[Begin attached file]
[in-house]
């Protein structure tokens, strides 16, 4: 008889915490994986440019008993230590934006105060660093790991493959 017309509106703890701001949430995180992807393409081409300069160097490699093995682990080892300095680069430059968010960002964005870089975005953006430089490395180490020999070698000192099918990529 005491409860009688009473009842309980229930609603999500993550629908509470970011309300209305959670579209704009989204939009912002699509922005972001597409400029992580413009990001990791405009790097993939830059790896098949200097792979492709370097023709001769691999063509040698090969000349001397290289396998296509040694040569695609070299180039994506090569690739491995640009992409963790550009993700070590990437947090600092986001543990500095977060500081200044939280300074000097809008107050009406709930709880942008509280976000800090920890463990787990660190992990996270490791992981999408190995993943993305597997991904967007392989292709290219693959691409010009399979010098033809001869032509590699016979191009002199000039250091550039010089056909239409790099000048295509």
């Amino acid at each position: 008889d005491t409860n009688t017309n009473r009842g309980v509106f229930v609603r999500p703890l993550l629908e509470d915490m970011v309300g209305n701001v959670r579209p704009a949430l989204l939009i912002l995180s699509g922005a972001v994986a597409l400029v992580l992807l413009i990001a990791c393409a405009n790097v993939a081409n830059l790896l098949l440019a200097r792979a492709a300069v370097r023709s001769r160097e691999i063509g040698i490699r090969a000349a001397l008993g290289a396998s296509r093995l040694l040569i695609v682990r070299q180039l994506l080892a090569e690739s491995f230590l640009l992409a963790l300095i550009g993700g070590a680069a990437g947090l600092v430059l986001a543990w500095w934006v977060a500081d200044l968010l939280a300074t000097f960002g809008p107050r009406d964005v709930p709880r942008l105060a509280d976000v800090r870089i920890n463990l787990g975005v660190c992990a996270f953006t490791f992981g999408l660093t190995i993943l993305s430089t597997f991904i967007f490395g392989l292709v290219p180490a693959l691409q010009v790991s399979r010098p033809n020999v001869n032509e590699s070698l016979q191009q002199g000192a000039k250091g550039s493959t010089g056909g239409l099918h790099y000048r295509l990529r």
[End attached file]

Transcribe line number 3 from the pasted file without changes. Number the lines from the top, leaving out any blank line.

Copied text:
């Amino acid at each position: 008889d005491t409860n009688t017309n009473r009842g309980v509106f229930v609603r999500p703890l993550l629908e509470d915490m970011v309300g209305n701001v959670r579209p704009a949430l989204l939009i912002l995180s699509g922005a972001v994986a597409l400029v992580l992807l413009i990001a990791c393409a405009n790097v993939a081409n830059l790896l098949l440019a200097r792979a492709a300069v370097r023709s001769r160097e691999i063509g040698i490699r090969a000349a001397l008993g290289a396998s296509r093995l040694l040569i695609v682990r070299q180039l994506l080892a090569e690739s491995f230590l640009l992409a963790l300095i550009g993700g070590a680069a990437g947090l600092v430059l986001a543990w500095w934006v977060a500081d200044l968010l939280a300074t000097f960002g809008p107050r009406d964005v709930p709880r942008l105060a509280d976000v800090r870089i920890n463990l787990g975005v660190c992990a996270f953006t490791f992981g999408l660093t190995i993943l993305s430089t597997f991904i967007f490395g392989l292709v290219p180490a693959l691409q010009v790991s399979r010098p033809n020999v001869n032509e590699s070698l016979q191009q002199g000192a000039k250091g550039s493959t010089g056909g239409l099918h790099y000048r295509l990529r």